Thanks to Fire's $19 million in concessions, the city overcomes its biggest hurdle to coping with its $37 million deficit. It makes an ominous Fire lawsuit that could bankrupt the city go away, too.

And it makes one of the big structural reforms necessary to permanently fixing the city's ailing finances.

Moody's, are you listening? The city has balanced its budget and probably avoided bankruptcy. Time to throw a little love at our credit rating, baby.

"This is huge," said Deputy City Manager Lori Montes. "This, along with the agreements with the other labor groups. This is tremendous."

Firefighters will swallow a pay cut, retire later and make the same co-pay into their pensions and medical that other public employees do. They will surrender the minimum staffing requirements that were busting the city's budget.

They have, in effect, agreed to share the pain of the recession with their fellow Stocktonians. In return, the city won't use the Big Ax voters gave them when they approved Measure H last November: the power to unilaterally impose cuts should negotiations deadlock.

"We never disputed that this city was in a world of hurt," said Fire union boss Dave Macedo. "We may dispute the numbers. But at the end of the day, we wanted to ... address the concessions that have to be made."

The sacrifices Fire made should not be underestimated. Yes, they were overcompensated. But the staffing cuts, from 75 on-duty firefighters to 51, actually are deeper than those a consultant suggested.

"I feel for the guys," said Macedo. "Some of these guys are young or newlyweds. I had a hard time keeping my eyes dry when I saw the look on their faces."

The agreement also nullifies Fire's lawsuit challenging the city's declaration of fiscal emergency. An arbitrator's pending decision becomes a dead letter.

That is another big relief. Had the arbitrator's ruling further burdened the city, Stockton may well have followed Vallejo and become California's second bankrupt city.

Macedo deserves applause for his leadership. Montes praised him, also several smaller bargaining units.

"We really appreciate what labor has done to help us close the gap," she said. "For them to agree to these changes - we couldn't have closed it without them."

While the news is good, Stockton is not out of the woods.

Stockton Professional Firefighters Local 456 must still ratify the agreement.

Ratification is expected.

Should it not occur, however, the city's fiscal fate will revert to Napa arbitrator Alexander Cohn. After months of hearings, Cohn took Fire's lawsuit under submission last February. He has been taking his sweet time.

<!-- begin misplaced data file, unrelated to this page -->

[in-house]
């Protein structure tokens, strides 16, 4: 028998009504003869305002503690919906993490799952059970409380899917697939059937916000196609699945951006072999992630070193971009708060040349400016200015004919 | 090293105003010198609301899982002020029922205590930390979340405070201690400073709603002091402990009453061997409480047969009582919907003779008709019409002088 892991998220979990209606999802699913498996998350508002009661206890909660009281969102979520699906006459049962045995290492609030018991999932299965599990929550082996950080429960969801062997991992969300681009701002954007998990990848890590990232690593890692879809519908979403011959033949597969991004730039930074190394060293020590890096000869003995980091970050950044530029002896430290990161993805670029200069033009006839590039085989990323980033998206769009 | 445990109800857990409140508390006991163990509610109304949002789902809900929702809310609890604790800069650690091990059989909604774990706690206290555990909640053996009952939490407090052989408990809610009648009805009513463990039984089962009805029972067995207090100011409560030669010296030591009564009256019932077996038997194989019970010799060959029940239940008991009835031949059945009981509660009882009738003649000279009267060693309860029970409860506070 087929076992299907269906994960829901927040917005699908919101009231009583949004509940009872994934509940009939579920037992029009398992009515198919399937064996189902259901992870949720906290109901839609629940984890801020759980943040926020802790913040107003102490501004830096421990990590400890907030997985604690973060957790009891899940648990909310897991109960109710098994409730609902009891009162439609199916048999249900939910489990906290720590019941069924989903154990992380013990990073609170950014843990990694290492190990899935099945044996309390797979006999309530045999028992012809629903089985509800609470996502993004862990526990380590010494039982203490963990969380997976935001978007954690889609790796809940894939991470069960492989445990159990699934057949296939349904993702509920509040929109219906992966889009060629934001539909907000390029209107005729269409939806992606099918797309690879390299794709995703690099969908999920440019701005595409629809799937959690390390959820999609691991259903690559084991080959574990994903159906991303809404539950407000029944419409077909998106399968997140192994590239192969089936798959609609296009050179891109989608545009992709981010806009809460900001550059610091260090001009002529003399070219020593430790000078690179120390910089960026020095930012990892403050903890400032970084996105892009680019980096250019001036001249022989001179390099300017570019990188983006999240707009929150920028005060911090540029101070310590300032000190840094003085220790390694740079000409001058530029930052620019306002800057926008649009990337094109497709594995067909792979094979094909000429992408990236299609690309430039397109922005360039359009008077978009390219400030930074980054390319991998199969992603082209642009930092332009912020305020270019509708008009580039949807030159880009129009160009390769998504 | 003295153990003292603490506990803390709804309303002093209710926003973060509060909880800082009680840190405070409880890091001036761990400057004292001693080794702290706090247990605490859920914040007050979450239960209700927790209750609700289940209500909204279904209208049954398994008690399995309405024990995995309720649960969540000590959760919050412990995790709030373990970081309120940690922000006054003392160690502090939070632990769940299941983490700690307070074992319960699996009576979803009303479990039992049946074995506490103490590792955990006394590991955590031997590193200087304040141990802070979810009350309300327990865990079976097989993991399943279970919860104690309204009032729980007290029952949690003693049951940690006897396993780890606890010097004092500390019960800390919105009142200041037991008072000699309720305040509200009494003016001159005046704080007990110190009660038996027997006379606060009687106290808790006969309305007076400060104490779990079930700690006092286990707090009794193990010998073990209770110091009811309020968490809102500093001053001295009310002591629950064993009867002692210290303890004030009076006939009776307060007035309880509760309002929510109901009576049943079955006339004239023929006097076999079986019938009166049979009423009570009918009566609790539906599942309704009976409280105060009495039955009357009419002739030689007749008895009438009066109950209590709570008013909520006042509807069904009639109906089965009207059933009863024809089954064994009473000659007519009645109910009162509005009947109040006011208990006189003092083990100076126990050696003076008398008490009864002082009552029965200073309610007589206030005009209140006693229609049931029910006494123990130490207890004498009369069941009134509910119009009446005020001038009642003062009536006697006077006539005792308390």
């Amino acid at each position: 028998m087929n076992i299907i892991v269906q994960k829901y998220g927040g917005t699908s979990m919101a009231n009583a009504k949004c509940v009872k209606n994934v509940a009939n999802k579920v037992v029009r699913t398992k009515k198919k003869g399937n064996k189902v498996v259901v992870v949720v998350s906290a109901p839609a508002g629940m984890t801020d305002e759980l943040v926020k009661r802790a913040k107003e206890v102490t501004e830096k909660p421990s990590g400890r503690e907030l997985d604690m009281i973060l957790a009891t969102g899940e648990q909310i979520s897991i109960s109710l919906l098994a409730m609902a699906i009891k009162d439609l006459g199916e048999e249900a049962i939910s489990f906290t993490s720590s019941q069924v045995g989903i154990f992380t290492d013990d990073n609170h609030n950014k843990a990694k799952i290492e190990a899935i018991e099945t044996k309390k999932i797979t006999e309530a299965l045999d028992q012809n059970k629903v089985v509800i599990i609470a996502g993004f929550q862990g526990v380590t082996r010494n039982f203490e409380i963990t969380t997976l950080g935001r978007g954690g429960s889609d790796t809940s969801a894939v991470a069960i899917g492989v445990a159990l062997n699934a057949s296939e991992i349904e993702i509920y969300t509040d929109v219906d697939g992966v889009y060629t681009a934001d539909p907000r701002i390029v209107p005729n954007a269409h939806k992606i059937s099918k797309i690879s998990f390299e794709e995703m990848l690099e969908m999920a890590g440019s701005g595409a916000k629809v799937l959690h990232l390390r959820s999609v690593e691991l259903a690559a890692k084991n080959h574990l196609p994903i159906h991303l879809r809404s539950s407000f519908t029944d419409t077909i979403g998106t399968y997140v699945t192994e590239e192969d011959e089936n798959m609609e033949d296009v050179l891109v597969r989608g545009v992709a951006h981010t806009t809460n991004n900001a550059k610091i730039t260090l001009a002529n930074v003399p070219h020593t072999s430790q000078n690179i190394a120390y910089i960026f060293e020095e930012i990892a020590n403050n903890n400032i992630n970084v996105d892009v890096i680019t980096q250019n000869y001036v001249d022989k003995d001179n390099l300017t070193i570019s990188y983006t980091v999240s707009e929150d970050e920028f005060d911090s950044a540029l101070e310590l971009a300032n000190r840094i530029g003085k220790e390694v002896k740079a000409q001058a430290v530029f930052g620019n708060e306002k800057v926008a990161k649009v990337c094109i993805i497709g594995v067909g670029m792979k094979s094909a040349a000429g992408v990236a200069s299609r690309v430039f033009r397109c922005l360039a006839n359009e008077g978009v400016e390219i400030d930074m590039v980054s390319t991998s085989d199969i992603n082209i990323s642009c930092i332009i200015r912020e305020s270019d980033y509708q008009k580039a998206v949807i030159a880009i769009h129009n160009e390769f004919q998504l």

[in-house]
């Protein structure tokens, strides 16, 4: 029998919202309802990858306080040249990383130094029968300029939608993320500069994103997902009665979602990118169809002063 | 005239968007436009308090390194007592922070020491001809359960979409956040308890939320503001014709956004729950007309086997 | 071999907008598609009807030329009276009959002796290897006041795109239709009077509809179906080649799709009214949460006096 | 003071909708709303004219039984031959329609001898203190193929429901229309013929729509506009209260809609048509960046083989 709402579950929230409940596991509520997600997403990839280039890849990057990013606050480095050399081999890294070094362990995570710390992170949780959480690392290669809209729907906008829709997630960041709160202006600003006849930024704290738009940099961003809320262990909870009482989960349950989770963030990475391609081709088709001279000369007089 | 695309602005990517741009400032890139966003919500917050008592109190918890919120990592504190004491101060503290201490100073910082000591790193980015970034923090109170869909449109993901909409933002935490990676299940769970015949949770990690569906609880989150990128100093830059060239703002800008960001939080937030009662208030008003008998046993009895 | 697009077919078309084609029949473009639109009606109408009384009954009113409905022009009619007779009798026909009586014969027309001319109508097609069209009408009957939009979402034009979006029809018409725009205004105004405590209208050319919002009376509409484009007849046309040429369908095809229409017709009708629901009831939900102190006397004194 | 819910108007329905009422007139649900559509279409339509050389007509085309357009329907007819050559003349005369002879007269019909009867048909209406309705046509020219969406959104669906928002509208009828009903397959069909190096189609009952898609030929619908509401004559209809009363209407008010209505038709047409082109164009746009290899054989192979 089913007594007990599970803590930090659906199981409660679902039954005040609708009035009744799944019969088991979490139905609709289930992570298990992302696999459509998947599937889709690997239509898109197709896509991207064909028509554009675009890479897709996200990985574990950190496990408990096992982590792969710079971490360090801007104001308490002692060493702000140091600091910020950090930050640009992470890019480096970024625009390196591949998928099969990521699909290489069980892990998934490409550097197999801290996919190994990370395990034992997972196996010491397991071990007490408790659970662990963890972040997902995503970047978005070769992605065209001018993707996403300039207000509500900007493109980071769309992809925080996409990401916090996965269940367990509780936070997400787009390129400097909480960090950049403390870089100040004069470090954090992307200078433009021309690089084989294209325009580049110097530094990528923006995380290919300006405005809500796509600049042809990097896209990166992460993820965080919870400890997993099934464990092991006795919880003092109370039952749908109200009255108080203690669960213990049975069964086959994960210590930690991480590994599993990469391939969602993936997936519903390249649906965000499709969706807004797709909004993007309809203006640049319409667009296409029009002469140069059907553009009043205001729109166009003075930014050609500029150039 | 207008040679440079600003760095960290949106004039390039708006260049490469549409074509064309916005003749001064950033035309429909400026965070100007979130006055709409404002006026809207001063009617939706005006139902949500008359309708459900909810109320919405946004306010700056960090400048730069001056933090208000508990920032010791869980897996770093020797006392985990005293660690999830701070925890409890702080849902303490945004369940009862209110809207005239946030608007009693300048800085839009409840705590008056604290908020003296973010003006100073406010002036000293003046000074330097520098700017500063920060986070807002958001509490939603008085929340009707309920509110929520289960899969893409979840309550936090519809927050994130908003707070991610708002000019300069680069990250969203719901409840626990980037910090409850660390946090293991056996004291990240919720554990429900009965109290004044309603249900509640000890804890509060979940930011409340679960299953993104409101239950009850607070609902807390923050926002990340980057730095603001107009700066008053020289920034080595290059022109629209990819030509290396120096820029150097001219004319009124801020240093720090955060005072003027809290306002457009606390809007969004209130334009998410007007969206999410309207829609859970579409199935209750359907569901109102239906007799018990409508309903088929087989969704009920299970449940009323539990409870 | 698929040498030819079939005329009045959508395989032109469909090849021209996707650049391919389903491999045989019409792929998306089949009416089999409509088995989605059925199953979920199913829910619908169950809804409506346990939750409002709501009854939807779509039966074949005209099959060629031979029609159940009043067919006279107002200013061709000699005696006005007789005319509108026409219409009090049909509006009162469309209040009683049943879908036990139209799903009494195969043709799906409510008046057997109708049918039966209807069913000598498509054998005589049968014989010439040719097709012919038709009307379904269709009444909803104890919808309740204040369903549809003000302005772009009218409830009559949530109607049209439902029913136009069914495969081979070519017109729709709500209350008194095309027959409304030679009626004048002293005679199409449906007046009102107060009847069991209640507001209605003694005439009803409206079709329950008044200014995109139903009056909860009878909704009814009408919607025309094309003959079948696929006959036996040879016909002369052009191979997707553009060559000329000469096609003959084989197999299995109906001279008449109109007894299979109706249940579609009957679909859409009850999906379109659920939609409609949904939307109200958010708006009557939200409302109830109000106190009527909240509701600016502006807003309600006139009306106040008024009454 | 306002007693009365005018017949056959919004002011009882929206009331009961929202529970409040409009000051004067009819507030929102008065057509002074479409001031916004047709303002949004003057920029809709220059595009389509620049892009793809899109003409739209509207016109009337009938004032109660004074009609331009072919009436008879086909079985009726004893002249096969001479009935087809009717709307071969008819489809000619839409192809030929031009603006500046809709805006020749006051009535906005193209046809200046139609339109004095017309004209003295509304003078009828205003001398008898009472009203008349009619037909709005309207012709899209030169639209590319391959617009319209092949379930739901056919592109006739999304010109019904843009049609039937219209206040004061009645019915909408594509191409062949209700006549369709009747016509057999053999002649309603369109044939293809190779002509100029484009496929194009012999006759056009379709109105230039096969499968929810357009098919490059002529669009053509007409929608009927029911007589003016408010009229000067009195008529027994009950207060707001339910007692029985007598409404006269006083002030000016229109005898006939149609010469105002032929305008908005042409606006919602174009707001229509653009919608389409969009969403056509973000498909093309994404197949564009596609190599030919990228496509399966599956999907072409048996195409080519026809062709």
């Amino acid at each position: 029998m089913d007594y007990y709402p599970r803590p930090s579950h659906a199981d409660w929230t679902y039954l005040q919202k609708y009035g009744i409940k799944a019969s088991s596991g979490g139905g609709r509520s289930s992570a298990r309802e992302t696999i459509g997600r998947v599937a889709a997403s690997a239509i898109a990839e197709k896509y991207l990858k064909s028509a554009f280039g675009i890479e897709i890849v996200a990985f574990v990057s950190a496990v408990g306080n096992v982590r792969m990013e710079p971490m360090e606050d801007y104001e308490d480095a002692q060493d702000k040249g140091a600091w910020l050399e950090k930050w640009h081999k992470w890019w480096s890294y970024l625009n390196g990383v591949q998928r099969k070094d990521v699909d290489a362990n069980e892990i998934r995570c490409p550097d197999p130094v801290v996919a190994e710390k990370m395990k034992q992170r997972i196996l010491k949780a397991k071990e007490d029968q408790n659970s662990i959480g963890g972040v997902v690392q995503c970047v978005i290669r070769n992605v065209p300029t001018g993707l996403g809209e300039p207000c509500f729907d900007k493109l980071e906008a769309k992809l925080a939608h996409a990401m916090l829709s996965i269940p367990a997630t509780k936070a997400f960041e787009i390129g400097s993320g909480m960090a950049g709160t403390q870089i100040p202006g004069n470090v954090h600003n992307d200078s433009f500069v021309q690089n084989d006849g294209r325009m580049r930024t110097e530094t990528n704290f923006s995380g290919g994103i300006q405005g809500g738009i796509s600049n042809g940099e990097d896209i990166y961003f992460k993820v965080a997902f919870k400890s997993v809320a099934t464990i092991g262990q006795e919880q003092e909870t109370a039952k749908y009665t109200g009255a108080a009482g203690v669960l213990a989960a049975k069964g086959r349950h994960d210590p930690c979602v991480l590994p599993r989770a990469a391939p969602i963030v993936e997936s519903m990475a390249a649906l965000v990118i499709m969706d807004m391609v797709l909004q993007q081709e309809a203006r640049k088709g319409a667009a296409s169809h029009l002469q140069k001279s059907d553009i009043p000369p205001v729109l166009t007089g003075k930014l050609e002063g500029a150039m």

The city's fiscal emergency, declared in May of 2010, persists. Fiscal reserves are exhausted. The city projected an $8 million deficit in 2013 and $6 million deficit in 2014.

While those projections will now be revised (deficits are still projected), it is clear that 2011-12, with its $37 million crater, was the crunch.

For Stockton, it gets better from here.

Barring the unforeseen, the city only faces one more fiscal King Kong: the staggering $544 million in employee retirement benefits which previous leaders never bothered to fund. This appears to be the last fiscal giant the city must fight.

It, however, is a long-term problem. The law does not oblige the city to solve it by the end of the fiscal year.

The cuts leaders imposed on retirees under the authority of the fiscal emergency are already reducing that colossal liability somewhat.

The agreement makes it possible to view Stockton Fire as part of the solution - as part of the community, not a privileged elite insulated from taxpayers' struggles.

Welcome to the club, guys. Now serving Top Ramen and government cheese.

"Our profession has taken a beating," said Macedo. "We got our ass kicked last year on Measure H. We got ridiculed for being overpaid. That was a tough pill to swallow. But now it's a new day."

Contact columnist Michael Fitzgerald at (209) 546-8270 or Visit his blog at

Like this comment
Posted by Esquire
a resident of Atherton: other
on Jul 9, 2011 at 8:14 pm

Is it possible this strike is more about invoking rights than actually picketing?

I've read they are filing an unfair labor practices claim with the NLRB. As I understand it, if they make such a claim and call a strike, they are entitled to their jobs back if the NLRB finds in their favor.

The unfair business practices claim has to due with the Town's failure to divulge the RFP responses during negotiations.

Like this comment
Posted by R.Gordon
a resident of another community
on Jul 10, 2011 at 9:48 am

[Post removed. Please discuss the topic, not other posters.]

Like this comment
Posted by Peter Carpenter
a resident of Atherton: Lindenwood
on Jul 10, 2011 at 10:28 am

Gordon makes a bold assertion: "When Peter C. follows all my ideas going back three years, " - examples please.

I don't recall ever following even one of your ideas.

Sorry, but further commenting on this topic has been closed.